By Lea Shores
Staff reporter

What do To Kill a Mockingbird, Harry Potter, Junie B. Jones, and Fahrenheit 451 all have in common?

All of these books are on the American Library Association’s list of the top 100 most banned or challenged books in 2000 through 2009.

Banned Book Week is observed yearly during the last week of September. The Winfield Public Library sponsored several read outs through the week to raise awareness about censorship. The library provided books from the ALA’s list of banned books for participants to read from for an hour.

It can be hard to believe that books in the core curriculum of most schools are not allowed in others. Stacy Harkness, English senior, said, “It surprised me how many children’s books there were and that there were Dr. Seuss books.”

In America, where we have the freedom of speech, how is it possible that schools and libraries are banning books?

John Scaggs, associate professor of English, said, “In the United States, these bans tend to occur when school boards prohibit a book from being taught in their school or in their school district.”

According to the ALA website, parents account for 6,010 of the nearly 9,000 challenges in the last 15 years. Books are banned for a number of reasons such as violence, sex, political views and unsuitability for an age group.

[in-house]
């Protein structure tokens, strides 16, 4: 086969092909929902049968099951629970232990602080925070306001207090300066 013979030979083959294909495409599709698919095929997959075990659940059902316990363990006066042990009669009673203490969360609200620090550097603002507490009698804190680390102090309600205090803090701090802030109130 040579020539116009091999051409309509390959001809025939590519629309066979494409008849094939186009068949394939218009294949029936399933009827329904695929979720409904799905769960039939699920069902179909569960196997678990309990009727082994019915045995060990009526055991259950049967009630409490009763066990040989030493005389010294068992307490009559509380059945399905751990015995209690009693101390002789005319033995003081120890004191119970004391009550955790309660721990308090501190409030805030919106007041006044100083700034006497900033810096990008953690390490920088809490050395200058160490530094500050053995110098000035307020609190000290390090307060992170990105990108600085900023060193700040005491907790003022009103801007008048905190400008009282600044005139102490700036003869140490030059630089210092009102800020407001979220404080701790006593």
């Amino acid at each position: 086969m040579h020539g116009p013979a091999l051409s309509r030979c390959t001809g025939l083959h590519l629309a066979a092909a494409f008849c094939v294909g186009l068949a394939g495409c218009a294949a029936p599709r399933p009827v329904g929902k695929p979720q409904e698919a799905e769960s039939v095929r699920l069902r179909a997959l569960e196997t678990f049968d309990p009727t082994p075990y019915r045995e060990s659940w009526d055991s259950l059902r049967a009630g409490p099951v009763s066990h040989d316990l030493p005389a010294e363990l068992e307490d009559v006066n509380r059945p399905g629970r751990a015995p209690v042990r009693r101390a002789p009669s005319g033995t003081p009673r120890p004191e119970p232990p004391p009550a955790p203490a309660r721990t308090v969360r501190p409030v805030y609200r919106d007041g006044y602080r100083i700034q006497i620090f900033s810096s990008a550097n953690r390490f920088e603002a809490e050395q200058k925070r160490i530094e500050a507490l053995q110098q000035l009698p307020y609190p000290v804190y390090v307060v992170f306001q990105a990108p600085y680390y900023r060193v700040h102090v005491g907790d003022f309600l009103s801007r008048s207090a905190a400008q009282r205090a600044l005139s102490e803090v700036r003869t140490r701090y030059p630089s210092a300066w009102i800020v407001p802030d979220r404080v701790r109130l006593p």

“Books are banned more for surface reasons than actual content,” said Scaggs.

One of the most notable books about the topic of censorship is Fahrenheit 451 by Ray Bradbury. “Fahrenheit 451 is a novel about book burning. It’s saying we shouldn’t do this,” said Scaggs. “Books are knowledge. Just because beliefs don’t tally with our own doesn’t mean we should ban them.”

It is ironic that Fahrenheit 451 was number 69 on the ALA’s list of most challenged books this decade.

According to Scaggs, book banning does not get national attention because the bans happen on a local level. “Those localized instances, you can argue, are the ones that can actually have an enormous impact on a society,” he said.

“I hope that people realize, writing, any type of writing, can be a way to express yourself, to go against the grain,” said Harkness. “Sometimes people may not like it but you have the right to say it.”

Lea Shores is a senior majoring in English. You may e-mail her at lea.shores@sckans.edu.